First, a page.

# Constructive comparison in bidding combinatorial games

A class of discrete Bidding Combinatorial Games that generalize alternating normal play was introduced by Kant, Larsson, Rai, and Upasany (2022). The major questions concerning optimal outcomes were resolved. By generalizing standard game comparison techniques from alternating normal play, we propose an algorithmic play-solution to the problem of game comparison for a class of bidding games that include game forms that are defined numbers. We demonstrate a number of consequences of this result that, in some cases, generalize the classical results in alternating play (from Winning Ways and On Numbers and Games). We state a couple of thrilling conjectures and open problems for readers to dive into this promising path of bidding combinatorial games.

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## 1. Introduction

In a recent paper [1], we introduce Discrete Bidding Combinatorial Games that generalize alternating normal play. All essential structure problems regarding outcomes were resolved. In this paper we study the same families of games, by generalizing standard game comparison techniques from alternating normal play; we propose a constructive i.e. algorithmic solution to the problem of game comparison.

For further references and background, see [1]; let us review the basic definitions and main results of that paper.

A game is a triple , where we take a note of Left’s part of the budget, . Here indicates who holds the tie-breaking marker. If is understood, we write . The game form is . Games are recursively defined, with , where or if is terminal, i.e. the current player, Left or Right, cannot move. In case , then is terminal irrespective of move order. Games are finite and contain no cycles, i.e. each game has finitely many options, and the birthday (rank of game tree) is finite, implying that each play sequence is finite.111The formal birthday is the rank of the literal form game tree. Since we do not yet study reduction techniques of games, we will not distinguish between birthday and formal birthday. The game is a follower of a game if there exists a path of moves, perhaps empty, (in any order of play) from to .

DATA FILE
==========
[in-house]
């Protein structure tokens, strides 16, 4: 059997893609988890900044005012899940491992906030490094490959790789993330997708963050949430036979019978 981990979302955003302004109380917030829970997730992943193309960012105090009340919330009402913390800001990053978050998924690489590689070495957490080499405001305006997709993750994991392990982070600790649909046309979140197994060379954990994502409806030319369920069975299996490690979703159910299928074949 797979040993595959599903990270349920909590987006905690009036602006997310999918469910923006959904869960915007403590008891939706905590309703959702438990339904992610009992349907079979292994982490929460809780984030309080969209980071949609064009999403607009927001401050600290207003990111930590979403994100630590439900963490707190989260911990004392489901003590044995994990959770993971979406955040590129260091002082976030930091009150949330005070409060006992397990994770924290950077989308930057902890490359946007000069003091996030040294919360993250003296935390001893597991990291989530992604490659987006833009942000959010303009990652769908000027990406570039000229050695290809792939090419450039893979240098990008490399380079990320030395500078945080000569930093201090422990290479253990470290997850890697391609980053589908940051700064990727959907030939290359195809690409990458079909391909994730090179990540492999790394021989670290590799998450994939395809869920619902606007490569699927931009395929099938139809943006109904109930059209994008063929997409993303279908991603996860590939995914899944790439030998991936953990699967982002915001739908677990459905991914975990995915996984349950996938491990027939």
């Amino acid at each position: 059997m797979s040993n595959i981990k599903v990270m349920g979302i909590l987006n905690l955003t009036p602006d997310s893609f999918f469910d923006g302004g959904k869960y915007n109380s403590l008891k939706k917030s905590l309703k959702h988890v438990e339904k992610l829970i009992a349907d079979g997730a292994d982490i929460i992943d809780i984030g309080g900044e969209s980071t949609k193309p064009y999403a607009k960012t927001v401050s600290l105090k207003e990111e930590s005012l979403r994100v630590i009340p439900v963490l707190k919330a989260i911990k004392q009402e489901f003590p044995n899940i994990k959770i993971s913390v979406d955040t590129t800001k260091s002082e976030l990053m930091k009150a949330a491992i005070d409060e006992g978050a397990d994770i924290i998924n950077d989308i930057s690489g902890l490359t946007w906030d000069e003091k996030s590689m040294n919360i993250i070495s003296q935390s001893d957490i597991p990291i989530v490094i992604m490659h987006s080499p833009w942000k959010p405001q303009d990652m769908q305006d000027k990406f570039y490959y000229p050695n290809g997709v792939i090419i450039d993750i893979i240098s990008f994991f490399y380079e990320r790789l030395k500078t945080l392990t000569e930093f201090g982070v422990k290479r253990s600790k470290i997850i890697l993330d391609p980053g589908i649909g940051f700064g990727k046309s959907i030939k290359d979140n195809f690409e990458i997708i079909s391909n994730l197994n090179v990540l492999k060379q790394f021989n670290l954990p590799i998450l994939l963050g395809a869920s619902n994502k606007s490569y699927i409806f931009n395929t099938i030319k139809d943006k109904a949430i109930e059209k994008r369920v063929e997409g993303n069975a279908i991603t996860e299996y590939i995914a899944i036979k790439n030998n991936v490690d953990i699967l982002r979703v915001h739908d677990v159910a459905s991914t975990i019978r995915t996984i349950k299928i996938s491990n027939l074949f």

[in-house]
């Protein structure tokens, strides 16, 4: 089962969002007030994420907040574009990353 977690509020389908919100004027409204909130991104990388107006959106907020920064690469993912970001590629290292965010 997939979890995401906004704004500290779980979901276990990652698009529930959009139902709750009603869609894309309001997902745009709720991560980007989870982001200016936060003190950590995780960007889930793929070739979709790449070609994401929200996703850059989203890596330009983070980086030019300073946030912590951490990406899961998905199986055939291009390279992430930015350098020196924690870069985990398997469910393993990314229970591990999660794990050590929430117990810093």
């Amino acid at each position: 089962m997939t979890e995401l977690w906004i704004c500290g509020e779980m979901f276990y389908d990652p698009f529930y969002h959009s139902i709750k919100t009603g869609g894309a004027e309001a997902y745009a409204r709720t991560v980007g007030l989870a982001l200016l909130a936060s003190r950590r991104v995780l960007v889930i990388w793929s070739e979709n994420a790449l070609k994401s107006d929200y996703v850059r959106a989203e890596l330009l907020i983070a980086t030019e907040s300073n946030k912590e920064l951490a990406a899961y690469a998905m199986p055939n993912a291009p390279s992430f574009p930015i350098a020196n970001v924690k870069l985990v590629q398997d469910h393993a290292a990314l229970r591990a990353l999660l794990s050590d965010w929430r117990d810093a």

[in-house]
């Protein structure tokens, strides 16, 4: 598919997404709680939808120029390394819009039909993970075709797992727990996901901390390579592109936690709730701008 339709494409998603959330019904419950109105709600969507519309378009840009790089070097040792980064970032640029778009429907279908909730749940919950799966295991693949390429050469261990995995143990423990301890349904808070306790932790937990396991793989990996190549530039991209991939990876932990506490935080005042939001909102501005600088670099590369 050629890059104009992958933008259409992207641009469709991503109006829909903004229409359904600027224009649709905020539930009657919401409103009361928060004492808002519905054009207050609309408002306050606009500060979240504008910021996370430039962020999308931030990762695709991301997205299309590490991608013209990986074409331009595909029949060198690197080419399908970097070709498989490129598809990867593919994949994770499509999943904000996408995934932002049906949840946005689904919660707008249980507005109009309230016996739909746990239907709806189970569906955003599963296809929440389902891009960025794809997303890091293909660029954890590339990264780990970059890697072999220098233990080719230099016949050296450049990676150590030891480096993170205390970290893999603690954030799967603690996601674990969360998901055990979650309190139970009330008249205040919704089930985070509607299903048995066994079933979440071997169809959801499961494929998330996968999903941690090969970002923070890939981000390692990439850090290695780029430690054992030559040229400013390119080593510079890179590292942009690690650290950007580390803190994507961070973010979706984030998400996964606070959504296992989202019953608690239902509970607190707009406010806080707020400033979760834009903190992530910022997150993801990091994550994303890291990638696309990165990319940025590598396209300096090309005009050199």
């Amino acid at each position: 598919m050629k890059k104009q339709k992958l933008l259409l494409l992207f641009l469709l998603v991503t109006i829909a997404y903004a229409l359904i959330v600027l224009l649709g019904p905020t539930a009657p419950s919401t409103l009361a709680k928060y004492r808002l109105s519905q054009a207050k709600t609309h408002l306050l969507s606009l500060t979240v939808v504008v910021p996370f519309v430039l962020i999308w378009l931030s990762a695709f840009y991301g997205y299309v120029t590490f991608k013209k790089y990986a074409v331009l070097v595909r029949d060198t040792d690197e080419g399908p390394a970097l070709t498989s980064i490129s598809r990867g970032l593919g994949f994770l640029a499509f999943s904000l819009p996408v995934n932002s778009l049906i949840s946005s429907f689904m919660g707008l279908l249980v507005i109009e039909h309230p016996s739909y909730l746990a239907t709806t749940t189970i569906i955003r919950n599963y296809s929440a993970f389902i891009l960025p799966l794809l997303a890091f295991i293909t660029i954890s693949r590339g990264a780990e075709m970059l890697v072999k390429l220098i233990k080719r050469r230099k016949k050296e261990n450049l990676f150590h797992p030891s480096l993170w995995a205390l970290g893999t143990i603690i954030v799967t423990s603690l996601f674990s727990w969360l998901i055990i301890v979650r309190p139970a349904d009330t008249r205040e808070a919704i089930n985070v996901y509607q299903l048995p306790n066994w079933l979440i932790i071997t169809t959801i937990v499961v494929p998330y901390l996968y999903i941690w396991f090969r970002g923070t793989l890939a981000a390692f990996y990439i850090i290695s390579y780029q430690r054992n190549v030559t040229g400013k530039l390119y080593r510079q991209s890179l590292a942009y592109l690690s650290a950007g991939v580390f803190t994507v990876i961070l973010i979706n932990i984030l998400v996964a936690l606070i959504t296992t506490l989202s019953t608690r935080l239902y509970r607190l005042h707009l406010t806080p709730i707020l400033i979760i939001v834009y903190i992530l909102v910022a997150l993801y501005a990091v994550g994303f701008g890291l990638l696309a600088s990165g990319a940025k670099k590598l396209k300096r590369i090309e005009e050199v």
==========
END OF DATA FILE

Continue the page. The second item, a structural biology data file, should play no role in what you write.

If the current player cannot move, they lose. Hence a player does not want to win an auction at a terminal position.

Suppose, without loss of generality, that Left has the marker. There are four cases to establish the next game (in case there is one). An instance of bidding is an ordered pair,

, where Left bids and Right bids .

• ; Left outbids Right, i.e. .

• ; Left outbids Right, while including the marker, .

• ; Left wins a tie, i.e. .

• ; Right outbids Left, i.e. .

Note that the third item is included in the second; but from a recreational play point of view, those bids are distinguished.222If Left does not want to hold the marker in the next round, then she should of course include it to the current bid; if she prefers to keep the marker in case she wins the bid, she would act differently.. Observe that in case of a tie, the marker shifts owner. This automatic rule is to the core of our generalization of alternating play. Namely corresponds to alternating normal play rules.

###### Theorem 1 (First Fundamental Theorem, [1]).

Consider the bidding convention where the tiebreaker may be included in a bid. For any game there is a pure strategy subgame perfect equilibrium, computed by standard backward induction.

An important consequence of our auction definition (above item (ii)) is that the last move wins is equivalent with a player who cannot move loses. A player is dominating if they have strictly larger budget, or in case of holding the marker weakly larger budget.

###### Corollary 2 (Last Move Wins, [1]).

If the dominating player has an option from which the other player cannot move, then they win the game.

The pure subgame perfect equilibrium of a game is the partial outcome , where by convention the total order of the results is , i.e. ‘Left wins’ ‘Right wins’. The outcome of the game is , defined via the tuple of partial outcomes as

 o(G)=(o(G,\savestack\tmpbox\stretchto\scaleto\scalerel∗[\widthofTB]⋀0.5ex\stackon[1pt]TB\tmpbox),…,o(G,\savestack\tmpbox\stretchto\scaleto\scalerel∗[\widthof0]⋀0.5ex\stackon[1pt]0\tmpbox),o(G,TB),…,o(G,0)).

Note that the outcomes inherit a partial order from the total order of the partial outcomes.

The next two results have good use in this paper.

###### Theorem 3 (Monotonicity, [1]).

Consider a fixed , with . Then .

###### Theorem 4 (Marker Worth, [1]).

Consider . Then .

The main result of paper [1] will not be used here, but it is interesting in its own right. An outcome is feasible if it satisfies Monotonicity and Marker Worth.

###### Theorem 5 ([1]).

Consider any total budget . An outcome, say , is feasible if and only if there is a game such that .